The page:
Top 7 Pieces of Historic Architecture and Landscaping on MHS Campus
“There is not a person alive who should not plant a tree – not for the shade that you’ll enjoy, but for those who are coming after.” –Milton Hershey
To instill a deep-rooted appreciation for nature, Milton and Catherine Hershey incorporated landscaping, architecture and agriculture into various programs and curriculum at the School. Learn about some of the historic plants and noteworthy pieces of architecture that are engrained in Milton Hershey School history:
1. Chinese Chestnut Tree—Kinderhaus
The MHS Heritage Center at Kinderhaus is home to a variety of objects that illuminate the history of the school and illustrate the lives of Milton and Catherine Hershey. The grounds of the Heritage Center, like the building itself, also tell the story of MHS and its founders.
One of the most striking features of the Kinderhaus landscape is a large Chinese chestnut tree that graces the east side of the building. Planted during Mr. Hershey’s lifetime, the tree is known informally as the “climbing tree” due to its low-hanging and widespread branches. As one of the oldest and widest trees on campus, arborists added threaded rods to its base and steel cabling to its canopy to help draw the tree together and ensure that it will continue to provide future generations with shade and enjoyment.
2. Quince Trees—The Homestead
Henry Hershey, father of Milton Hershey, was a man of imagination and action who was always willing to try something new. In 1898, Milton brought his father to Hershey to live in The Homestead where he was free to experiment, invent, and dream. Henry improved the area around The Homestead, planting poplar trees and introducing alfalfa to Derry Township.
He was also known for growing prized fruits and vegetables, including quince, in the gardens around The Homestead for markets as far away as New York. Six quince trees planted on the north side of Kinderhaus pay homage to Henry’s entrepreneurial spirit and interest in horticulture.
3. The Franklin Tree—Kinderhaus
Milton Hershey’s philanthropy began soon after his marriage to Catherine in 1898. When Mr. Hershey sold his caramel company in 1900, he made his first verifiable gift: a substantial donation to Franklin and Marshall College. His donation helped create a fully equipped chemical department at the college, which was named the Milton S. Hershey Chemical Laboratories.
To remember and honor Mr. Hershey’s gift to Franklin and Marshall College, a Franklin tree was added to the landscaping along the north side of Kinderhaus and mirrors the Franklin trees planted on Franklin and Marshall’s campus.
4. Canna Bed—High Point/Kinderhaus
In June of 1912, the youngest Hershey Industrial School students—now referred to as Milton Hershey School—moved from The Homestead to Kinderhaus. Their new home contained a beautiful canna bed featured in the historic photograph below.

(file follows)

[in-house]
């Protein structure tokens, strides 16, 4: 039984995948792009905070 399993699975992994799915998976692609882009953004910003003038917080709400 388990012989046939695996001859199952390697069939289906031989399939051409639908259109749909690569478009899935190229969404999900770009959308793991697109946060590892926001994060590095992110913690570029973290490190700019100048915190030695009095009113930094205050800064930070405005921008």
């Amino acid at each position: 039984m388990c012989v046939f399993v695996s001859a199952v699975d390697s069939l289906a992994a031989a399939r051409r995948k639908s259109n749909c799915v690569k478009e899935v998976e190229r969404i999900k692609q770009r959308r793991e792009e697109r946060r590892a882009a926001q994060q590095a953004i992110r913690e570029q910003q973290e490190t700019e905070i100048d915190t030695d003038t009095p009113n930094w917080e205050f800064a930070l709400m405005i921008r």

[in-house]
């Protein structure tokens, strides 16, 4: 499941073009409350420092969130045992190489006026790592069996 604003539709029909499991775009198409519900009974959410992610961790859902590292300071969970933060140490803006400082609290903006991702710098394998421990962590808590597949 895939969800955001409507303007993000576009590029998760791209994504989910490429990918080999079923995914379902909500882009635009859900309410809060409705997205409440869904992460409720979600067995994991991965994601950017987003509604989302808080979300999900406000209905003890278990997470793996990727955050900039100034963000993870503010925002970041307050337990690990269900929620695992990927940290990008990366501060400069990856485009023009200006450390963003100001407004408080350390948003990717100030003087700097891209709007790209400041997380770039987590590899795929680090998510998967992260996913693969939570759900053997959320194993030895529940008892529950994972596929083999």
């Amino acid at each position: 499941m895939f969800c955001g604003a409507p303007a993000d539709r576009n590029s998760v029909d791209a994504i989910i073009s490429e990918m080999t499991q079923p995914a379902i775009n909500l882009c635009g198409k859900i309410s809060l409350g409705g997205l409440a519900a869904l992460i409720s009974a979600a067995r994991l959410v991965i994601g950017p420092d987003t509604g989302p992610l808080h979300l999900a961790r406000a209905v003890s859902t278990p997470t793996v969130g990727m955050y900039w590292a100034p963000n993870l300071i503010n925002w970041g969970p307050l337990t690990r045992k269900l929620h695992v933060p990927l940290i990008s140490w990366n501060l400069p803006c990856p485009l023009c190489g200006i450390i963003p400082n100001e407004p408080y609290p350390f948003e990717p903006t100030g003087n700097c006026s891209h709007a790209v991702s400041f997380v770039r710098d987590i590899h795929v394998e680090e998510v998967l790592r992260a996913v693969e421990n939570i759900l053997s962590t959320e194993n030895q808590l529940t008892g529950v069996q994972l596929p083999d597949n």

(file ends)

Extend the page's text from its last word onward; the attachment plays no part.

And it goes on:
Three years later, on his mother’s 80th birthday, Mr. Hershey celebrated by planning a dinner with himself and the students. After dinner, Mr. Hershey encouraged the kids to hide in the big canna bed at High Point for a photo.
To preserve this tradition, a new canna bed also was built at Kinderhaus in 2007 when the Department of School History relocated to the building. During the 100th anniversary celebration of the opening of Kinderhaus, students were inspired by the legacy of the canna bed and posed once again for a modern take on the well-remembered photo.
5. The George Copenhaver Memorial Sundial—Catherine Hall/Kinderhaus
Following George Copenhaver’s death on February 11, 1938, a committee of students and staff built a memorial in his honor. The committee selected a bronze sundial placed on a limestone base as a permanent memorial to the man who served as the school’s first superintendent for nearly 30 years.
The sundial was originally placed in front of the administrative section of the Junior-Senior High School (now Catherine Hall) where Copenhaver had an office. It was relocated and placed in front of Kinderhaus in 2015.
6. Homestead Pergola—Kinderhaus
The pergola was originally placed at The Homestead in the late 1920s while Milton Hershey was still alive. Constructed of concrete that was painted white and topped with a wooden framework, the pergola moved from The Homestead to Kinderhaus in 2014 to make way for a garage addition.
7. The John J. Daniel Architectural Fragment Garden—Kinderhaus
While we normally think of gardening and horticulture in terms of live plants, gardens also can be composed of architectural fragments that transform a garden into a work of art. The architectural fragment garden at Kinderhaus is named in honor of John J. Daniel (1892-1957), Superintendent of the Junior Division, who retired in 1953 after 44 years of service.
Daniel was instrumental in helping students learn how to patch gardens located near Kinderhaus. The fragment garden reminds us of the school’s agricultural heritage by showcasing architectural details and remnants of buildings associated with Milton Hershey, the town of Hershey, and Milton Hershey School. The garden was dedicated on November 15, 2012 and contains some of the objects from the following pictures:
Architecture, agriculture, and horticulture continue to be important parts of the curriculum at Milton Hershey School. Students can receive several industry-recognized certifications through our Career and Technical Education Program.